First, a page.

Side by Side's Bike and Stride switches to scenic routes
Participants in the nonprofit organization Side by Side's fifth annual Ride and Stride fundraiser on Saturday, April 29 will get the opportunity to become one with nature at the National Wildlife Visitor Center in South Laurel.
Unlike last year's routes along the Patuxent River and to Savage, riders and walkers will get to explore wildlife, rather than suburban neighborhoods, with the option of two new bicycle routes, according to Side by Side Executive Director Joe Murchison.
The 30- and 14-mile morning rides will start and finish at the National Wildlife Visitor Center in Laurel, Murchison said, taking riders in and around the Patuxent Wildlife Refuge and Beltsville Agricultural Research Center. A stride, or walking, option is also available for families, who can sign up for a one- or two-mile nature hike through the center's forests and around Lake Redington.
Exhibits at the National Wildlife Visitor Center will be open with activities after the hike.
"It felt like after four years it would be nice to have a different course," said Murchison, who heads the faith-based nonprofit dedicated to improving Prince George's County elementary schools. "There will be a number of parts of the rides where it'll be like riding a bike out in western Maryland or beautiful farm country out in western Howard County."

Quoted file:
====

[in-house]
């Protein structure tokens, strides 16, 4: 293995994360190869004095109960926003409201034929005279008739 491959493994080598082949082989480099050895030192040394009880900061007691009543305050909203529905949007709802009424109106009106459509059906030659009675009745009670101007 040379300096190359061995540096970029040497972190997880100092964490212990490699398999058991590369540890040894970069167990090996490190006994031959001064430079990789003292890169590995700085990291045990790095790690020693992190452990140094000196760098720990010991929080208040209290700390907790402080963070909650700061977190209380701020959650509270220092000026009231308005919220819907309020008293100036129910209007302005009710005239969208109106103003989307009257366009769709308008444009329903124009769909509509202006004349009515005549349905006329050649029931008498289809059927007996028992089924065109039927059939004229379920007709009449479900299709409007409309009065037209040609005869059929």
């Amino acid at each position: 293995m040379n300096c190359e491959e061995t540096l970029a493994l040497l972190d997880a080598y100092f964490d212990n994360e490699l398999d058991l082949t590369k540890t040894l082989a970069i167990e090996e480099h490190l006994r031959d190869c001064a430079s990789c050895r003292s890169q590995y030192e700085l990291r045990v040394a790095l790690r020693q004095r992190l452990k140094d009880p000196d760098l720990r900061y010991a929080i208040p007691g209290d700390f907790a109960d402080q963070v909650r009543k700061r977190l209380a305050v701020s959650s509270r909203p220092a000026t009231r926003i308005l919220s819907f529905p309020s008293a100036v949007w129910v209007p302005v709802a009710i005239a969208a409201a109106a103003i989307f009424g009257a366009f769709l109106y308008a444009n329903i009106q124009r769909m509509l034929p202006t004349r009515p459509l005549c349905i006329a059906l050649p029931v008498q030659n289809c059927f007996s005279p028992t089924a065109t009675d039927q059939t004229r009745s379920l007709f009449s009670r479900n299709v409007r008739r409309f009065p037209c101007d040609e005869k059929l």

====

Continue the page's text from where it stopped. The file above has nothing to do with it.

Tickets for either bike ride are $25 per person, and $25 per family for the nature hike. Participants must also get sponsors to support their ride or stride.
Murchison said all proceeds benefit the organization's Great Start program, which provides five Prince George's County elementary schools with free family nights in English and Spanish. Each event brings together pre-kindergarten, kindergarten, first- and second-grade students and their parents for a free dinner and children's activities, while parents participate in behavior, reading and math workshops held in English and Spanish.
Participating schools include Bond Mill, Deerfield Run, James Harrison, Laurel and Scotchtown Hills elementaries.
"We invite people to help make our schools stronger," Murchison said. "We believe you can have fun and raise money for a great cause at the same time."
Riders are expected to send at least 20 emails for potential sponsors, and will be given a sample message to send to family, friends and coworkers, he said. Last year's event raised $6,500, and supported 409 elementary school families.